October 06, 2006

698 So.2d 247 (Fla. 1996)

*247 Matthew Lawry, Tallahassee, and Robert Josefsberg of Podhurst, Orseck, Josefsberg, Miami, for Appellant.
Robert A. Butterworth, Attorney General, and Carol M. Dittmar, Assistant Attorney General, Tampa, for Appellee.

Cary Michael Lambrix, a prisoner under sentence of death, appeals the denial of his motion for postconviction relief brought pursuant to Florida Rule of Criminal Procedure 3.850. We have jurisdiction. Art. V, § 3(b)(1), Fla. Const.

The facts and procedural history of this case are fully set forth in Lambrix's prior appeals and collateral challenges. Lambrix v. State, 494 So.2d 1143 (Fla.1986) (affirming Lambrix's sentence of death for the murders of Clarence Moore and Aleisha Bryant); Lambrix v. Dugger, 529 So.2d 1110 (Fla.1988) (denying petition for habeas corpus alleging ineffective assistance of appellate counsel); Lambrix v. State, 534 So.2d 1151 (Fla.1988) (affirming trial court's denial of Lambrix's motion for postconviction relief alleging ineffective assistance of trial counsel); Lambrix v. State, 559 So.2d 1137 (Fla.1990) (affirming trial court's denial of Lambrix's habeas petition alleging ineffective assistance of counsel); Lambrix v. Singletary, 641 So.2d 847 (Fla.1994) (denying Lambrix's habeas petition alleging Espinosa FN1 error and ineffective assistance of appellate counsel). Lambrix also filed a habeas petition in federal court in 1988, which raised a number of the same issues asserted in the case at bar. The federal district court's denial of the petition was recently affirmed in a comprehensive opinion by the Eleventh Circuit Court of Appeals. See Lambrix v. Singletary, 72 F.3d 1500 (11th Cir.1996).

FN1. Espinosa v. Florida, 505 U.S. 1079, 112 S.Ct. 2926, 120 L.Ed.2d 854 (1992).

*248 [1] The trial court summarily denied Lambrix's instant motion for postconviction relief, finding that his claims were without merit and procedurally barred as untimely and successive or abusive. Lambrix's appeal raises a number of issues, only one of which merits discussion.FN2 Lambrix asserts that he was deprived of the right to represent himself in his initial motion for postconviction relief in violation of Faretta v. California, 422 U.S. 806, 95 S.Ct. 2525, 45 L.Ed.2d 562 (1975), and Durocher v. Singletary, 623 So.2d 482 (Fla.1993). He asserts that the proper remedy for this alleged violation is to permit him the opportunity to raise a new, original motion for postconviction relief.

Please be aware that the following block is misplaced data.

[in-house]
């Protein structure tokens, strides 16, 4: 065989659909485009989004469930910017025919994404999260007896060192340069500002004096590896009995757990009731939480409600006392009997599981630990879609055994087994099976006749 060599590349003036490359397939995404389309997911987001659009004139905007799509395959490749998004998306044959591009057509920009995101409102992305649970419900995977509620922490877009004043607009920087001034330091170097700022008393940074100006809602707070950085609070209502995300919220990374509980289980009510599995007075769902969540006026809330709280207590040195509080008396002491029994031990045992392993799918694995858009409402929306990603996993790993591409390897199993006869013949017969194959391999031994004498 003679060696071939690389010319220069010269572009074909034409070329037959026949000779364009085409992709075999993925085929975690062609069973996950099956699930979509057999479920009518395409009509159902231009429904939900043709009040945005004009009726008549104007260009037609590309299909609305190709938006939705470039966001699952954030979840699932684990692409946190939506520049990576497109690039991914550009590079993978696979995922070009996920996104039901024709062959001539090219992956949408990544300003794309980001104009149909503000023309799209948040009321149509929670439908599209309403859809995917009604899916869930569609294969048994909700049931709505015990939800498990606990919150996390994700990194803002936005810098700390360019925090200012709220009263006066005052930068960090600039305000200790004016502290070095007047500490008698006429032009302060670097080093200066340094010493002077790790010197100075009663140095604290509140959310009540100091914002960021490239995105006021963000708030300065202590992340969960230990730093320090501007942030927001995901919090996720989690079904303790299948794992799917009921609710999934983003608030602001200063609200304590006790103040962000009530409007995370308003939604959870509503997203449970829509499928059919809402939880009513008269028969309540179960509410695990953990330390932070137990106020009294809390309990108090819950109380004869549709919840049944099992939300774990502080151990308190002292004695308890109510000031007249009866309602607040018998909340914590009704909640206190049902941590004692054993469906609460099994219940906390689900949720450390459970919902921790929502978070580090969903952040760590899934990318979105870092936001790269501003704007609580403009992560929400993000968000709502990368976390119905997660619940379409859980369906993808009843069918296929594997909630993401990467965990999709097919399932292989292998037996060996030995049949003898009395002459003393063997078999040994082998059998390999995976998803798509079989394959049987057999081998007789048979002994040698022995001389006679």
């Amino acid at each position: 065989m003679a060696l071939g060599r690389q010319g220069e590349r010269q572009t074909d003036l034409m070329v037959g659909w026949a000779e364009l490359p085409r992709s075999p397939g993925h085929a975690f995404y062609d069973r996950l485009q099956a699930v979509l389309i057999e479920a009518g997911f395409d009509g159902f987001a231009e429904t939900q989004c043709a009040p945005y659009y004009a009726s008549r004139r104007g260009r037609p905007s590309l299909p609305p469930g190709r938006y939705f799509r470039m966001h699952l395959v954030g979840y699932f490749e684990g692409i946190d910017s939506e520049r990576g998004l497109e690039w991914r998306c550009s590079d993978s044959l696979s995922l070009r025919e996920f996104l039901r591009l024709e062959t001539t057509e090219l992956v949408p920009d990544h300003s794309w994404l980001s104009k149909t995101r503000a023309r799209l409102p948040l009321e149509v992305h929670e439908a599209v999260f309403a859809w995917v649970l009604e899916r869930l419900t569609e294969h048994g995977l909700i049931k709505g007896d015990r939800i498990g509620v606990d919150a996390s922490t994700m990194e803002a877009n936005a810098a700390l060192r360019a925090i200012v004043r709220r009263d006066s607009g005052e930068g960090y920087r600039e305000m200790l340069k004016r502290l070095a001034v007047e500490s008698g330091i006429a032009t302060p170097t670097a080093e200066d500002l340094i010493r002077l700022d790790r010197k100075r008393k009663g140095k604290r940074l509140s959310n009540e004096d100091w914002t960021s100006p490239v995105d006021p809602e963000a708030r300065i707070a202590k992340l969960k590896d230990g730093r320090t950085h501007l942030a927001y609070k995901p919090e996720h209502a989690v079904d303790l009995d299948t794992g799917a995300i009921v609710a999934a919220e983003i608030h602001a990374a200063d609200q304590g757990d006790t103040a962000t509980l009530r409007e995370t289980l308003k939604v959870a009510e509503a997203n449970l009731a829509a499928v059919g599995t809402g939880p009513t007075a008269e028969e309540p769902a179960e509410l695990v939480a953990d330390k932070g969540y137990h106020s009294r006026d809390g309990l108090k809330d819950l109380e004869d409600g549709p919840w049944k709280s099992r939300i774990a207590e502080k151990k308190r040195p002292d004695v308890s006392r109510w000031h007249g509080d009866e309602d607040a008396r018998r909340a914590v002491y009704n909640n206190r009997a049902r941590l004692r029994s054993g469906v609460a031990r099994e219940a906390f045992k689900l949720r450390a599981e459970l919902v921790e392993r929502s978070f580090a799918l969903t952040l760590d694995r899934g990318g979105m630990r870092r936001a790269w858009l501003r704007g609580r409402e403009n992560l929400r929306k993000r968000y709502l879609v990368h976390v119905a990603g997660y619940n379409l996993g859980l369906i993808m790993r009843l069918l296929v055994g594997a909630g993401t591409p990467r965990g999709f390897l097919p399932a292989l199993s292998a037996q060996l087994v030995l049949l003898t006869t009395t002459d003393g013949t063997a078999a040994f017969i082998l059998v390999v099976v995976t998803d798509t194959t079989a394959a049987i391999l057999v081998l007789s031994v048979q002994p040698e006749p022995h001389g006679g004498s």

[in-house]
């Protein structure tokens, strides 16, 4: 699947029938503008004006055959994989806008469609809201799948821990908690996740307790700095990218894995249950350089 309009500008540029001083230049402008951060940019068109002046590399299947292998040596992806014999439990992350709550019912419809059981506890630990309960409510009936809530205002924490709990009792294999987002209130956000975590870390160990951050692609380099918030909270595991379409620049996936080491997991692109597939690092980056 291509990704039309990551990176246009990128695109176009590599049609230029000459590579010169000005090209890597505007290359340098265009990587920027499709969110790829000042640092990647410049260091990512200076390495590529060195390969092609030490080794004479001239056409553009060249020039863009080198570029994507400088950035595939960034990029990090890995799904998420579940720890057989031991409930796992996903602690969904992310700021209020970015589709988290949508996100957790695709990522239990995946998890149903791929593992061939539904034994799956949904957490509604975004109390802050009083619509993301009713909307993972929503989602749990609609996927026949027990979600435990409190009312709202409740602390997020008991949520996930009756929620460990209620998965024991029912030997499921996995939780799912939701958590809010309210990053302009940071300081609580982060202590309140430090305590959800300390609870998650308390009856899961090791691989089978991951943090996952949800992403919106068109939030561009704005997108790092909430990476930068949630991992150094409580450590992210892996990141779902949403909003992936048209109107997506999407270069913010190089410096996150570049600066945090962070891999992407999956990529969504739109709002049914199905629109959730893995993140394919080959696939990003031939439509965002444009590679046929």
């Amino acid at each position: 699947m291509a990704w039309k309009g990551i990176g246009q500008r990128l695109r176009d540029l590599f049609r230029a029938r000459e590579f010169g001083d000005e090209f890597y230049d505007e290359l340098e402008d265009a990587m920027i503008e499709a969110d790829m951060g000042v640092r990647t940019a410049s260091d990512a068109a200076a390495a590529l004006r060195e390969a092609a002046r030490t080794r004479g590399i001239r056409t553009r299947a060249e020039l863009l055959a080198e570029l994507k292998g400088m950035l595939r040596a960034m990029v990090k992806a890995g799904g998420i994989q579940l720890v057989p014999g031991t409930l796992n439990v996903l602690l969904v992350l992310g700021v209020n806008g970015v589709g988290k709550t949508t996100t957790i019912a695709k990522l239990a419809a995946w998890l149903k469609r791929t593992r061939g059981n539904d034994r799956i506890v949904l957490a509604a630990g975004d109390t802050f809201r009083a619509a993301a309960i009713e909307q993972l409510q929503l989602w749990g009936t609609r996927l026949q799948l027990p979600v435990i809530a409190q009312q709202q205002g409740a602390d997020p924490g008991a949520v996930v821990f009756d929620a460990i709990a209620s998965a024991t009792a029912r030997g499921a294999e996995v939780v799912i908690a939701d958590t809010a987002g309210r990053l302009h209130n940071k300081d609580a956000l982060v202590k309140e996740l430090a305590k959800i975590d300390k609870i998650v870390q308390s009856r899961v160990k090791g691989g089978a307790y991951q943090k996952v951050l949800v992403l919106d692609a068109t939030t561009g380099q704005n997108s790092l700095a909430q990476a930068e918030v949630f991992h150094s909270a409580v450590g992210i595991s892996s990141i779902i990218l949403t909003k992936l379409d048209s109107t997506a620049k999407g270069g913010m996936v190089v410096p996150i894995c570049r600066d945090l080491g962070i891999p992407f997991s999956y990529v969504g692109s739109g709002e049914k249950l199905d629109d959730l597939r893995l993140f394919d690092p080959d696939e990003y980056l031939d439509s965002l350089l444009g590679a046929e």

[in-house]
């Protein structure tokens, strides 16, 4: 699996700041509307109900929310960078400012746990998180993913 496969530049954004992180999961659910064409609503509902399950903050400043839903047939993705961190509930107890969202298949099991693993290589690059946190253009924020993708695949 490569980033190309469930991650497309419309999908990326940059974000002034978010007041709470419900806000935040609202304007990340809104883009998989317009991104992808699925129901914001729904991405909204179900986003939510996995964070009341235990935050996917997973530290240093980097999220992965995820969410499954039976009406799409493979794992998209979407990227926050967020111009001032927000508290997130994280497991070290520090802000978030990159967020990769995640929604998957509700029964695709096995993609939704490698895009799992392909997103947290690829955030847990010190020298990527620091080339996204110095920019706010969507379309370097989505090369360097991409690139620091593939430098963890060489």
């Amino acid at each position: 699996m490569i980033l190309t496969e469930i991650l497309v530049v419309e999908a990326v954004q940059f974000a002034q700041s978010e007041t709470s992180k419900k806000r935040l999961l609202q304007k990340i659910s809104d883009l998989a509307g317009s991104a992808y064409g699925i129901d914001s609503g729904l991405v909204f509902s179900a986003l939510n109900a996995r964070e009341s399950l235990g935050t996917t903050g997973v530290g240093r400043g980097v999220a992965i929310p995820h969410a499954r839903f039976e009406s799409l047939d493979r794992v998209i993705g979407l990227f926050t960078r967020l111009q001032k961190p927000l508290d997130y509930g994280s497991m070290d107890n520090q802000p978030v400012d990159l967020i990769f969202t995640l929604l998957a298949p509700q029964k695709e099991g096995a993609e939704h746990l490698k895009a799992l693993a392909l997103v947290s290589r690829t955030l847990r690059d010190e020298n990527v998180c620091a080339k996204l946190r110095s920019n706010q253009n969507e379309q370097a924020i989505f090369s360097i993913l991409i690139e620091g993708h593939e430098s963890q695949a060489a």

FN2. Lambrix also raised the following claims: 1) the trial court erred in denying his motion without holding a hearing or attaching portions of the record to the order; 2) the trial court erred in finding that his motion was untimely and successive; 3) Lambrix was deprived of effective assistance of counsel when his counsel forced him to choose between his right to testify and his right to assistance of counsel, failed to adequately cross-examine and impeach key state witnesses, failed to investigate and present a voluntary intoxication defense, failed to conduct jury selection in a reasonably competent manner, failed to investigate and present available, compelling mitigating evidence, and failed to object to the instructions given for the “especially heinous, atrocious or cruel,” the “cold, calculated and premeditated,” and the “pecuniary gain” aggravators; 4) during the penalty phase, the trial court acted arbitrarily in finding and weighing the “pecuniary gain” aggravator; and 5) during the penalty phase, the trial court failed to conduct an independent evaluation of the mitigating evidence.

We do not need to reach Lambrix's claim that he should have been allowed to represent himself in the prosecution of his motion for postconviction relief. In his appeal from the denial of that motion, Lambrix did not raise the issue of whether he should have been permitted to represent himself. Lambrix has waited six years to raise this issue, well beyond the two-year time limit imposed by rule 3.850. In the meantime, Lambrix has had a number of opportunities to represent himself, including two pro se proceedings considered on their merits by this Court. See Lambrix, 529 So.2d at 1110; Lambrix, 559 So.2d at 1137. Furthermore, Lambrix has failed to establish that there are issues he would have raised while representing himself in his first 3.850 proceeding that have not already been raised in subsequent proceedings.

[2][3] Lambrix also argues that his collateral counsel's failure to appeal the trial court's denial of his request to represent himself constituted ineffective assistance of counsel. However, claims of ineffective assistance of postconviction counsel do not present a valid basis for relief. Murray v. Giarratano, 492 U.S. 1, 109 S.Ct. 2765, 106 L.Ed.2d 1 (1989); Pennsylvania v. Finley, 481 U.S. 551, 107 S.Ct. 1990, 95 L.Ed.2d 539 (1987). In any event, in a previous pro se petition, Lambrix raised a claim of ineffective assistance of collateral counsel which was denied. Lambrix, 559 So.2d at 1138. Successive claims of ineffective assistance of counsel on different grounds are not permitted. Aldridge v. State, 503 So.2d 1257 (Fla.1987).

Lambrix's claims are procedurally barred. We affirm the trial court's order denying the motion for postconviction relief.

It is so ordered.

Lambrix v. State
698 So.2d 247, 21 Fla. L. Weekly S365